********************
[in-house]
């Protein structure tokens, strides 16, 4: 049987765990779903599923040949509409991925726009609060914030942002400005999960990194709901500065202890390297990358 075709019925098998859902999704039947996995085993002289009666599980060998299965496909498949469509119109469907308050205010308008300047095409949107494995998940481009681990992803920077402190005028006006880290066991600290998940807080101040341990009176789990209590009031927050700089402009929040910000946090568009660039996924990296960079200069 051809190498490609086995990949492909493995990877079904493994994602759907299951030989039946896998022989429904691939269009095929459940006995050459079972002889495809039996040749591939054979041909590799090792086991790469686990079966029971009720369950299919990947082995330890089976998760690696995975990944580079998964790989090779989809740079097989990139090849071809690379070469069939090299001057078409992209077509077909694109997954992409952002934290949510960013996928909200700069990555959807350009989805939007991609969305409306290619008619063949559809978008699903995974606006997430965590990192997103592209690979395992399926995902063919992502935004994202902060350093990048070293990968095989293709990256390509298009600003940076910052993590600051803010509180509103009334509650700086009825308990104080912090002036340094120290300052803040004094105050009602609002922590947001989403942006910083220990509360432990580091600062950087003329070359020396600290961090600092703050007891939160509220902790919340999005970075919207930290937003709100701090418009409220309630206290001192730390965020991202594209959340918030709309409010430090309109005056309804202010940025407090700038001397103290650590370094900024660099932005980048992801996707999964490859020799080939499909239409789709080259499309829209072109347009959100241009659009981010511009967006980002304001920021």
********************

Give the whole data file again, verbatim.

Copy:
[in-house]
């Protein structure tokens, strides 16, 4: 049987765990779903599923040949509409991925726009609060914030942002400005999960990194709901500065202890390297990358 075709019925098998859902999704039947996995085993002289009666599980060998299965496909498949469509119109469907308050205010308008300047095409949107494995998940481009681990992803920077402190005028006006880290066991600290998940807080101040341990009176789990209590009031927050700089402009929040910000946090568009660039996924990296960079200069 051809190498490609086995990949492909493995990877079904493994994602759907299951030989039946896998022989429904691939269009095929459940006995050459079972002889495809039996040749591939054979041909590799090792086991790469686990079966029971009720369950299919990947082995330890089976998760690696995975990944580079998964790989090779989809740079097989990139090849071809690379070469069939090299001057078409992209077509077909694109997954992409952002934290949510960013996928909200700069990555959807350009989805939007991609969305409306290619008619063949559809978008699903995974606006997430965590990192997103592209690979395992399926995902063919992502935004994202902060350093990048070293990968095989293709990256390509298009600003940076910052993590600051803010509180509103009334509650700086009825308990104080912090002036340094120290300052803040004094105050009602609002922590947001989403942006910083220990509360432990580091600062950087003329070359020396600290961090600092703050007891939160509220902790919340999005970075919207930290937003709100701090418009409220309630206290001192730390965020991202594209959340918030709309409010430090309109005056309804202010940025407090700038001397103290650590370094900024660099932005980048992801996707999964490859020799080939499909239409789709080259499309829209072109347009959100241009659009981010511009967006980002304001920021």